The hills that surround the city of Salerno and stretch from the Amalfi Coast to the Cilento National Park give an extra-virgin olive oil with an intense colour and a unique fruity taste.
In order to obtain this olive oil, called "Olio delle colline salernitane" only a few varieties of olive tree can be used: Rotondella, Frantoio, Carapellese or Nostrale for at least 65%, Ogliarola and Leccino for a a maximum of 20%, and other local varieties for at most 20%.
The kind of olive tree used is not the only prescription to abide: the production of olives per hectare cannot exceed 120 quintals, with a maximum oil yield of 20%. In other words, the trees cannot be "stressed" to produce too many olives, with a lower quality.
Then, the olives have to be collected by hand directly from the olive tree within the end of December (no picking up from the ground). Pressing must occur by the end of the second day after the collection phase.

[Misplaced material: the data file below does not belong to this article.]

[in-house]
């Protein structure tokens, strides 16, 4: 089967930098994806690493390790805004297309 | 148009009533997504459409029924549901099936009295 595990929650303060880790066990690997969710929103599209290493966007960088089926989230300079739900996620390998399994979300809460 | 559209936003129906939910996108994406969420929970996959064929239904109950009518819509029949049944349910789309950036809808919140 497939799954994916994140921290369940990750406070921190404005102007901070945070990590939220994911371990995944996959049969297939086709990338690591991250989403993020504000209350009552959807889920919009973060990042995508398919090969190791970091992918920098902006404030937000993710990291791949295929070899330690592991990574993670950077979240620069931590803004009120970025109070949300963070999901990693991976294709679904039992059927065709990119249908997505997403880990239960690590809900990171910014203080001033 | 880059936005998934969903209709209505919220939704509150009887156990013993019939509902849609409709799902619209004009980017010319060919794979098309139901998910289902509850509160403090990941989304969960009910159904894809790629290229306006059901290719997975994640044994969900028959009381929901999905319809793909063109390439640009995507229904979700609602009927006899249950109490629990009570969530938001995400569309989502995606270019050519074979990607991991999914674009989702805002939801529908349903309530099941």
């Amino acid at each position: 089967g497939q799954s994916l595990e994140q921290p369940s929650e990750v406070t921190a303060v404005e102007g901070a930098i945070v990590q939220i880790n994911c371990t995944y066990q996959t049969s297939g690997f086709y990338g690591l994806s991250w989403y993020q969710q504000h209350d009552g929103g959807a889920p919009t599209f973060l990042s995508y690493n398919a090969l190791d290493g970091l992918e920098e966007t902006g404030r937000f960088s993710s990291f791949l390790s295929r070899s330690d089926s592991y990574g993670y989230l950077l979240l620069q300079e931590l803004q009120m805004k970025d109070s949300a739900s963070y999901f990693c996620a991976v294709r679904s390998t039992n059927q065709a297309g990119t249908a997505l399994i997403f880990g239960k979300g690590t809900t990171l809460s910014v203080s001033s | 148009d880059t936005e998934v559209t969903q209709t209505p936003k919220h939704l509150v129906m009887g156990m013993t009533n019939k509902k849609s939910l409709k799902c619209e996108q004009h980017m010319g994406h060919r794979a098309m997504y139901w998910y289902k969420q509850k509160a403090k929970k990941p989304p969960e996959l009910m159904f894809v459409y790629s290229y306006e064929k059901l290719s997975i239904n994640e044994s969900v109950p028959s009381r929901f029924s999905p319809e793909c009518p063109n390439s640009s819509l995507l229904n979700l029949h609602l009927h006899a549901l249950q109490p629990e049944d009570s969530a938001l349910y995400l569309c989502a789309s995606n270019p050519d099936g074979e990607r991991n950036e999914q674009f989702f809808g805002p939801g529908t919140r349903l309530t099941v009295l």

From this whole complicated procedure, it comes out an oil colored in different shades from green to straw yellow, a medium-high fruity smell, a fruity taste with weak or medium bitter flavour, a light spicy scent. Acidity is also kept under control: it must be, in terms of oleic acid, no more than 0.7.
It is compulsory to report on the label the production year (younger oil has a different taste, usually preferred to older oil).
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Its unique and special characteristics, very much appreciated even abroad, gives the name to "Fico Bianco del Cilento": once dried, the sweet peel gets light yellow coloured rather than chestnut brown if oven-cooked.